Do you need to apostille a Special Power of Attorney (SPA) for the Philippines?
The Philippines is a member of the Hague Apostille Convention. Documents destined for the Philippines no longer requires the red ribbon or red seal from the Philippines Embassy or Consulate office. The apostille issued by the Secretary of State is sufficient for the special power of attorney to be accepted in the Philippines.
A special power of attorney is a legal document appointing a specific representative (to be called an agent or attorney-in-fact) to act on behalf of another person who will be referred to as the principal. The special power of attorney authorizes your agent/attorney in fact to do specific acts and functions for you in the Philippines.
In order to apostille the special power of attorney, it must first be signed and notarized. Please meet with a local notary public before you mail in your documents for processing.
Below is an example of a Special Power of Attorney for the Philippines. You can ask the Philippines Consulate or Embassy for a sample or you can request one to be created for you by a professional in the Philippines (attorney).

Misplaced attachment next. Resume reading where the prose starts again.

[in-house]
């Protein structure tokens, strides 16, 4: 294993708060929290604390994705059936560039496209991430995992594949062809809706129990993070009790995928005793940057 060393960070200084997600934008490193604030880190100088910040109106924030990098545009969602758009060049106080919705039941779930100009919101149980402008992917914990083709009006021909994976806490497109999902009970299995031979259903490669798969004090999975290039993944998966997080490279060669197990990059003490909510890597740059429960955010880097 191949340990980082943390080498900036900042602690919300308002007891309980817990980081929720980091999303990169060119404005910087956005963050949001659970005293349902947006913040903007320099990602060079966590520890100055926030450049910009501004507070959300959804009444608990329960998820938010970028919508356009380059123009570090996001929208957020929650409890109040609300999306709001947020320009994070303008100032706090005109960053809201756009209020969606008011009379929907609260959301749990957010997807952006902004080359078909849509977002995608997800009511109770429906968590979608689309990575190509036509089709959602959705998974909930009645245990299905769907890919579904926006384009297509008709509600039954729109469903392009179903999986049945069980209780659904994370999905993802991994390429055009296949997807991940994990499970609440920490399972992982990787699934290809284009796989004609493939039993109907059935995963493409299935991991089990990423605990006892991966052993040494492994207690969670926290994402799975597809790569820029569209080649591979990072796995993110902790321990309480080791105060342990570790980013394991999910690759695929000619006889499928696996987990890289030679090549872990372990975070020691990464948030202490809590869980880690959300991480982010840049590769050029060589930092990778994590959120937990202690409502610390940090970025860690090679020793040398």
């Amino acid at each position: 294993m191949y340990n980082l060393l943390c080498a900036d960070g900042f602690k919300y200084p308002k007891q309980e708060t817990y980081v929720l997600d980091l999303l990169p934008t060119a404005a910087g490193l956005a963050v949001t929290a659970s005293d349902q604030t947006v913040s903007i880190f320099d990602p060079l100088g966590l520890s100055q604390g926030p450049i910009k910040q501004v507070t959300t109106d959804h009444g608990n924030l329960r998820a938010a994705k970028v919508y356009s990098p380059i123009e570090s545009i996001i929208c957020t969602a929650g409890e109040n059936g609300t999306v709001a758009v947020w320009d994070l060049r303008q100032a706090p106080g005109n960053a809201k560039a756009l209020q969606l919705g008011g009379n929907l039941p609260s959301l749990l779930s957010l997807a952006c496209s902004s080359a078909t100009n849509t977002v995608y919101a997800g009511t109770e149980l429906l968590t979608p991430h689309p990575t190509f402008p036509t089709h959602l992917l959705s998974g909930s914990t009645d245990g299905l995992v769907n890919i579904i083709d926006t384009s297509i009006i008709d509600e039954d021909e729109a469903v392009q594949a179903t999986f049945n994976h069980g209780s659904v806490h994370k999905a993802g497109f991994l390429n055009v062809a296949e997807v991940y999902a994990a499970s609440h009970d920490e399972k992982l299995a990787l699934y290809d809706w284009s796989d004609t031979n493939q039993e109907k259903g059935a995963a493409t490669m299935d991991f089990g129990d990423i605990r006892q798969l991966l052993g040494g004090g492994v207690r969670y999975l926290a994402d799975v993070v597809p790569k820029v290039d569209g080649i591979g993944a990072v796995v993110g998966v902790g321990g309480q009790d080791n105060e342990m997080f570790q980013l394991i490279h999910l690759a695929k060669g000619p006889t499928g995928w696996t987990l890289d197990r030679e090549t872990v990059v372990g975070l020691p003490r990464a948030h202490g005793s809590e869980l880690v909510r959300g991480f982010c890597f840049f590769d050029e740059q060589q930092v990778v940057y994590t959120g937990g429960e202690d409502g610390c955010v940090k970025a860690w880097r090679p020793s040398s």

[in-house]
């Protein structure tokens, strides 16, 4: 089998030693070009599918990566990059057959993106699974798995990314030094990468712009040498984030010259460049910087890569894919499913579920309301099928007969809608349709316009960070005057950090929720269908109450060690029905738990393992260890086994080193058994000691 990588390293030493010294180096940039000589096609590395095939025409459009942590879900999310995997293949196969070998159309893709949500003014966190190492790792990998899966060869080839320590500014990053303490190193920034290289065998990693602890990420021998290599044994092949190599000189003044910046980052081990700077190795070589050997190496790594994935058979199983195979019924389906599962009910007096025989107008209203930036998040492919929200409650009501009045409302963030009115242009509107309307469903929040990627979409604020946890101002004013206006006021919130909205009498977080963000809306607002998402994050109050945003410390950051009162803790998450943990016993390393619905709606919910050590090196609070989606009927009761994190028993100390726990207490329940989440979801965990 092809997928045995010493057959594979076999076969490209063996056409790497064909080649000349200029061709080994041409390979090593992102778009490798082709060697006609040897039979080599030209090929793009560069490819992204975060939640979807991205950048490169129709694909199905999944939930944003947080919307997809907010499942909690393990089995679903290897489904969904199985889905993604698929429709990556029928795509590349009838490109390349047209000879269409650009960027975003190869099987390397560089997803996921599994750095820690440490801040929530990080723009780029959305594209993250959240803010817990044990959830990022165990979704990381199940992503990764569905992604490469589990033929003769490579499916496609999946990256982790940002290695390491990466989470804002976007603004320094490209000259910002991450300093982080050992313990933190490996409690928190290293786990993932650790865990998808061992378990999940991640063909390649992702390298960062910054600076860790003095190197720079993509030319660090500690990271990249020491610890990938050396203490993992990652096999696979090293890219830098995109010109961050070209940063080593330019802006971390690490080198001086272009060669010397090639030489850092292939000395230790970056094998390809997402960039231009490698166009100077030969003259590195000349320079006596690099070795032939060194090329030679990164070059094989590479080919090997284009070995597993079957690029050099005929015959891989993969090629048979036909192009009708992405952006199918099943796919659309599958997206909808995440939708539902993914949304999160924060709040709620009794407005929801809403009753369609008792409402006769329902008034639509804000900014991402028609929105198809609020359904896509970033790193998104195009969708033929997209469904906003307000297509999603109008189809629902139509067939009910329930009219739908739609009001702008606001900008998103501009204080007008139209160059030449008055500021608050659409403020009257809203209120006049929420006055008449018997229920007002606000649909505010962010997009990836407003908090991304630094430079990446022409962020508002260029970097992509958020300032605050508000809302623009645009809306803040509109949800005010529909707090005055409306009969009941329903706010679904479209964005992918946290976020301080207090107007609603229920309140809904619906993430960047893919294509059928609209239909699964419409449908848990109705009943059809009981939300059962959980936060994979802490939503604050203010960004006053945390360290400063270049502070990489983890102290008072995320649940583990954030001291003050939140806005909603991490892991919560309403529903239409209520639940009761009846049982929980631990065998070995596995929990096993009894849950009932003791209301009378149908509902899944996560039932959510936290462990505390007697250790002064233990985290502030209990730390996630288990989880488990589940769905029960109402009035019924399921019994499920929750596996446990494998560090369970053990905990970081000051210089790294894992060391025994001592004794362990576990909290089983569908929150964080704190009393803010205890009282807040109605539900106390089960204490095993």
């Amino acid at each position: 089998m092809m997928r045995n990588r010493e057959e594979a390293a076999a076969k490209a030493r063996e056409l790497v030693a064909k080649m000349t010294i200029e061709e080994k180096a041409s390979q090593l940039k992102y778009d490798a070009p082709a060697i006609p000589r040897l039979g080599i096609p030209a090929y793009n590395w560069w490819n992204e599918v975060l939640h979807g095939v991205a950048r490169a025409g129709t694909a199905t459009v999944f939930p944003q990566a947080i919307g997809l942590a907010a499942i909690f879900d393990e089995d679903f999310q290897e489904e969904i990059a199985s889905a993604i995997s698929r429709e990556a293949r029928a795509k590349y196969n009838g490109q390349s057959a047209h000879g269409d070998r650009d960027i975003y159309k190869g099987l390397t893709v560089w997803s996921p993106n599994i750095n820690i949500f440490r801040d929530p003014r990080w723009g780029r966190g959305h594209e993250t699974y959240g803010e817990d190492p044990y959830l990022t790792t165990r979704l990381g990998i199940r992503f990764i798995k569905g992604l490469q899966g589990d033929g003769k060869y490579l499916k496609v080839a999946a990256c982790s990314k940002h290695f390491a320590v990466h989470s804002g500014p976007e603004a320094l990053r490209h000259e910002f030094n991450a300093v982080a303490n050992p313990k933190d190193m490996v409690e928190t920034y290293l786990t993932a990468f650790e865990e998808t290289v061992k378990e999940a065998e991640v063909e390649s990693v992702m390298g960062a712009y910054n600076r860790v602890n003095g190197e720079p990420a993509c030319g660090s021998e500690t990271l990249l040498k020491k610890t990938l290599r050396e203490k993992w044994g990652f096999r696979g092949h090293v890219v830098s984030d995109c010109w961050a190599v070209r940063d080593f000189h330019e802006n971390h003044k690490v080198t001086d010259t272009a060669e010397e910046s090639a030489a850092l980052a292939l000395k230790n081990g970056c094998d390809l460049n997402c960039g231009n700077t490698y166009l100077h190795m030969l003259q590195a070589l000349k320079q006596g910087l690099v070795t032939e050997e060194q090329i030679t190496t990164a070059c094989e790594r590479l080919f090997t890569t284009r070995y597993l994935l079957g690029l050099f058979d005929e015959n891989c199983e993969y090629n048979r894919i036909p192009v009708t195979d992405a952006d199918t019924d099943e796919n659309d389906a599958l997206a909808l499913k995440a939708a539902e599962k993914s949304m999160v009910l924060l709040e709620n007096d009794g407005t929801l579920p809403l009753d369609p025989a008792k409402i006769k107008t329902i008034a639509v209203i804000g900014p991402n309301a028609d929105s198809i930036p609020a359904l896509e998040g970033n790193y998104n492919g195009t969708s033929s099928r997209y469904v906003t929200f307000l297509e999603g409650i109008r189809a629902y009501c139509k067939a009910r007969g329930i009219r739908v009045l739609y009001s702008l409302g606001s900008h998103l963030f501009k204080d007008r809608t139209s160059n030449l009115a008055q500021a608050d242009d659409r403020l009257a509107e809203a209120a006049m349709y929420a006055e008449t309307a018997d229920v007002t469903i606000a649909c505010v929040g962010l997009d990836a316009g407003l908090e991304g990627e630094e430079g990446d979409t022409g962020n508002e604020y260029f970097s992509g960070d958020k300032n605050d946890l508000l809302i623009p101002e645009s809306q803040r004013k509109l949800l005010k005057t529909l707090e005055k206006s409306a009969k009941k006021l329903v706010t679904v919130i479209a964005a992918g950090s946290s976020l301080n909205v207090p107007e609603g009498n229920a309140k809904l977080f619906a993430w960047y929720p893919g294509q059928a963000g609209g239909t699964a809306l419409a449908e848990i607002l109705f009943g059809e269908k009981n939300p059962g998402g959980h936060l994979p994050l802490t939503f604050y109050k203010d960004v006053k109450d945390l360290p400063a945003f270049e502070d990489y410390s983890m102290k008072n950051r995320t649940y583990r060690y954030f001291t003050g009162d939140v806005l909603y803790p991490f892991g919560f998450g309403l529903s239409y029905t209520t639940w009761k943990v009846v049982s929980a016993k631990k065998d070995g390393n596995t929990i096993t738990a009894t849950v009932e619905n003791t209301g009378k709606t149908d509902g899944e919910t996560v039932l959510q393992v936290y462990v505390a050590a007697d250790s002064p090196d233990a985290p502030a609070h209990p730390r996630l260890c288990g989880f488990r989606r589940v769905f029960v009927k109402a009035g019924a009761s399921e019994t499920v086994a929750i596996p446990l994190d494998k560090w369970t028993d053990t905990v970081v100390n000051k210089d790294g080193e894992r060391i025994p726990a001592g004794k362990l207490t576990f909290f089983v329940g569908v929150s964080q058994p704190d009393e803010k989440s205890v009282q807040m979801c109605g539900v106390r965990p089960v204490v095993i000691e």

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We can apostille a special power of attorney signed and notarized in all 50 U.S. states and the District of Columbia (Washington D.C.). For countries who are non-members of the Hague Apostille Convention, we can also process your documents through the U.S. Department of State in Washington, D.C. and the Embassy or Consulate office.
Obtaining an apostille can be complicated. Don’t leave this process to untrained employees or non-professionals who do not fully understand the Apostille process and the unique requirements of certain countries. Your paperwork could be rejected costing you time and money. Don’t let this happen to you!
Click the PDF download image to get started. Our apostille service is fast, convenient, and saves you time and money.